Alan Yatvin & Crystal Jackson – ADA Safe At School Campaign – See more at: http://billmartinezlive.com/december-9-2015/#sthash.iFuF83mI.dpuf

AMERICAN DIABETES ASSOCIATION’S SAFE AT SCHOOL CAMPAIGN AIMS TO ENSURE ALL KIDS WITH DIABETES ARE MEDICALLY SAFE AT SCHOOL

Alan-Yatvin

 

Alan Yatvin, JD – Partner of Philadelphia law firm Popper & Yatvin, Board of Directors, American Diabetes Association

Crystal-Jackson

Crystal Jackson, BS, Director, Safe at School, American Diabetes Association and parent of a child with type 1 diabetes

 

 

Nearly 1 in 400 children younger than 20 live with diabetes. Diabetes must be managed 24/7, and proper care throughout the school day is essential in maintaining the health of these children.

 

The American Diabetes Association’s Safe at School campaign is dedicated to making sure all children with diabetes are medically safe at school, are treated fairly and have the same educational opportunities as their peers. This is accomplished through tools, resources and guidance provided to families by the Association’s legal advocates to aid in the development of written plans to avoid problems and to find solutions when problems do occur.

 

The Association, through Safe at School, has led the passage of state legislation to ensure that laws and policies do not present barriers to good diabetes management. Because of these efforts, 29 states and the District of Columbia now meet all three tenets of the Safe at School Campaign. These three tenets require schools to:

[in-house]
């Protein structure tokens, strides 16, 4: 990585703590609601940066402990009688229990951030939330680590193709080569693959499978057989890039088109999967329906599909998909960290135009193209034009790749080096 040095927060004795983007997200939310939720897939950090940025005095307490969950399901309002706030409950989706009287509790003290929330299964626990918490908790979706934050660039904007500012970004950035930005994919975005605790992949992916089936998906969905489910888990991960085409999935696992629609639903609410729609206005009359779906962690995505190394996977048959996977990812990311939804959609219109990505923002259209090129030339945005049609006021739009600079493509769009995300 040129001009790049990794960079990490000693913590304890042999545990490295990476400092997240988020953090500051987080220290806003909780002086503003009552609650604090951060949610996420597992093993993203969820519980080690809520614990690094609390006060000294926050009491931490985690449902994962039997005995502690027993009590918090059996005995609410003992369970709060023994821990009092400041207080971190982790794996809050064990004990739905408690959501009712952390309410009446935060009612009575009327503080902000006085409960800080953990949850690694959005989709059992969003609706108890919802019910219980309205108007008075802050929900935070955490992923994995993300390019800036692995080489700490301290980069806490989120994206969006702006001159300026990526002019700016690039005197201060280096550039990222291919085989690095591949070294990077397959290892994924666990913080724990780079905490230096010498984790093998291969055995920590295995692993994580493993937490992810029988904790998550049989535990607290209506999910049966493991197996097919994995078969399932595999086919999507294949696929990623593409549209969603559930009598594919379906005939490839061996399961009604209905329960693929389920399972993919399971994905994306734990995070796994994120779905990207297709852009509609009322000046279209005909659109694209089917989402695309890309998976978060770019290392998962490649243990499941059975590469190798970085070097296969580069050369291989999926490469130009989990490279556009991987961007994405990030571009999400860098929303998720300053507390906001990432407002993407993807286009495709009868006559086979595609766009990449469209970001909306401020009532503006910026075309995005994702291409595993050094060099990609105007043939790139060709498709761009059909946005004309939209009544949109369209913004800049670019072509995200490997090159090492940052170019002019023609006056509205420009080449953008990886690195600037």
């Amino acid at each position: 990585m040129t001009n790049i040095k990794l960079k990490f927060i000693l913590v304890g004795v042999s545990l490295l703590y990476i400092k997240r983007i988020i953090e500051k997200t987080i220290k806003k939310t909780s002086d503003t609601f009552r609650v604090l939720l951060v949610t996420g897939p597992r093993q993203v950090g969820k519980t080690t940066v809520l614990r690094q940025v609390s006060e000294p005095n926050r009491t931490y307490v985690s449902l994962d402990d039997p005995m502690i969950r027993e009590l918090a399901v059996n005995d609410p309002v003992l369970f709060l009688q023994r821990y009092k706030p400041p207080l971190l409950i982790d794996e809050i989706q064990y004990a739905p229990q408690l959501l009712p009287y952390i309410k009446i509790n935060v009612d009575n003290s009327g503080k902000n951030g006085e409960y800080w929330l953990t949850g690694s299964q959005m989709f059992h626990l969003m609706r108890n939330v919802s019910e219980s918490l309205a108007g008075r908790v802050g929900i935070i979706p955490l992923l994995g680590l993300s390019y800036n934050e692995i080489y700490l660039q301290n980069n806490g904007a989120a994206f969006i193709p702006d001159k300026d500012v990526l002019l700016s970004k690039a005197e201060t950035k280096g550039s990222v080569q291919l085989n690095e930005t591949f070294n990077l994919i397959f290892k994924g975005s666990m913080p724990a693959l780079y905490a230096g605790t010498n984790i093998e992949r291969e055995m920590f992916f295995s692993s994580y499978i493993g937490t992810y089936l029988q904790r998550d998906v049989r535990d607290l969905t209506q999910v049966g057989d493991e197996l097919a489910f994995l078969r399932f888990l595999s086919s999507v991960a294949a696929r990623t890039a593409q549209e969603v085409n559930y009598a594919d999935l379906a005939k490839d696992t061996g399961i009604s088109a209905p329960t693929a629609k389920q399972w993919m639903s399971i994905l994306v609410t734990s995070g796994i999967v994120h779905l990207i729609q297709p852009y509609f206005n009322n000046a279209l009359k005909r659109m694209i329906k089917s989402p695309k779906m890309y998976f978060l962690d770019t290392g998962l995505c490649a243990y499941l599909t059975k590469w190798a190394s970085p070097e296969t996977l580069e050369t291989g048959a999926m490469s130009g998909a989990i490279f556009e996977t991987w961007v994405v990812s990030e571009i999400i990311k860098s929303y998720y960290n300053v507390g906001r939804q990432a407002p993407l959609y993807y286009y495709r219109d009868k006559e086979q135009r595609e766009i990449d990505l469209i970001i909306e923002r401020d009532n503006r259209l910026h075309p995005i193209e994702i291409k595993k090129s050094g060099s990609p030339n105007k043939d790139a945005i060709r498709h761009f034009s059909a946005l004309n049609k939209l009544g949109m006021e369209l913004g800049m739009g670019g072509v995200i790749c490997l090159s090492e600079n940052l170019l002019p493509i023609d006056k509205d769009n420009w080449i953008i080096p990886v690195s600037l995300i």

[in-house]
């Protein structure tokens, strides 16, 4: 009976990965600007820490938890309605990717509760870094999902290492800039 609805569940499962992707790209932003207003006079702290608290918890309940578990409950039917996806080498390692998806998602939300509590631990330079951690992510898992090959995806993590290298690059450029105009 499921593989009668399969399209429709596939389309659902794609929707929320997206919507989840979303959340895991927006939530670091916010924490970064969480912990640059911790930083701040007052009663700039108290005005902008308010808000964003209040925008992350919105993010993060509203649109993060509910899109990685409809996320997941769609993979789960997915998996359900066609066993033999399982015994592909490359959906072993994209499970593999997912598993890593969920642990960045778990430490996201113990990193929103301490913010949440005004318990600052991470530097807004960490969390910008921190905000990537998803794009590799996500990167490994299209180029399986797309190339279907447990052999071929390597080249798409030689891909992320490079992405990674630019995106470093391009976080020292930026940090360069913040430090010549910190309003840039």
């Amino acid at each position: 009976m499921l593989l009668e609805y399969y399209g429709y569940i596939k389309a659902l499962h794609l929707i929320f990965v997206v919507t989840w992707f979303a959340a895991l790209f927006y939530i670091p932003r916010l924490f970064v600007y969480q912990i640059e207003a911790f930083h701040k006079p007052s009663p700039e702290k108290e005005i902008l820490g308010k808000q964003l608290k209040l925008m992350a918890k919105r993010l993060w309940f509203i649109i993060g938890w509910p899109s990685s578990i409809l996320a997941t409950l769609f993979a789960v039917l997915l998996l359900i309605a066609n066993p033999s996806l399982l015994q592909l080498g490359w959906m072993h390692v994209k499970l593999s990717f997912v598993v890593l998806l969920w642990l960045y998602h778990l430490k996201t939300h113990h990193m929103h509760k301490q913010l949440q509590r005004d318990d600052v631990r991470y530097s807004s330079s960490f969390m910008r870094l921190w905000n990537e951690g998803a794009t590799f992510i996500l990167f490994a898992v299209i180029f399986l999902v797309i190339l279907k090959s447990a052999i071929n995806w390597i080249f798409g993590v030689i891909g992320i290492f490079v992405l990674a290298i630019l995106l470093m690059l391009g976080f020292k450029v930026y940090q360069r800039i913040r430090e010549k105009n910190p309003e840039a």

• Allow trained school staff members to administer insulin;
  • Allow trained school staff members to administer glucagon; and
  • Allow capable students to self-manage their diabetes, anywhere, anytime.

 

The nurse is usually the provider of diabetes care in school. However, most schools do not have a full-time school nurse, and even a full-time school nurse cannot be in all places at all times. Therefore, it’s critical for the safety of students with diabetes for a small group of school employees to be trained to provide care to these children when the nurse isn’t available. Since children spend so much of their time participating in fieldtrips and afterschool activities, children who are able to do so should be allowed to self-manage their diabetes at school.

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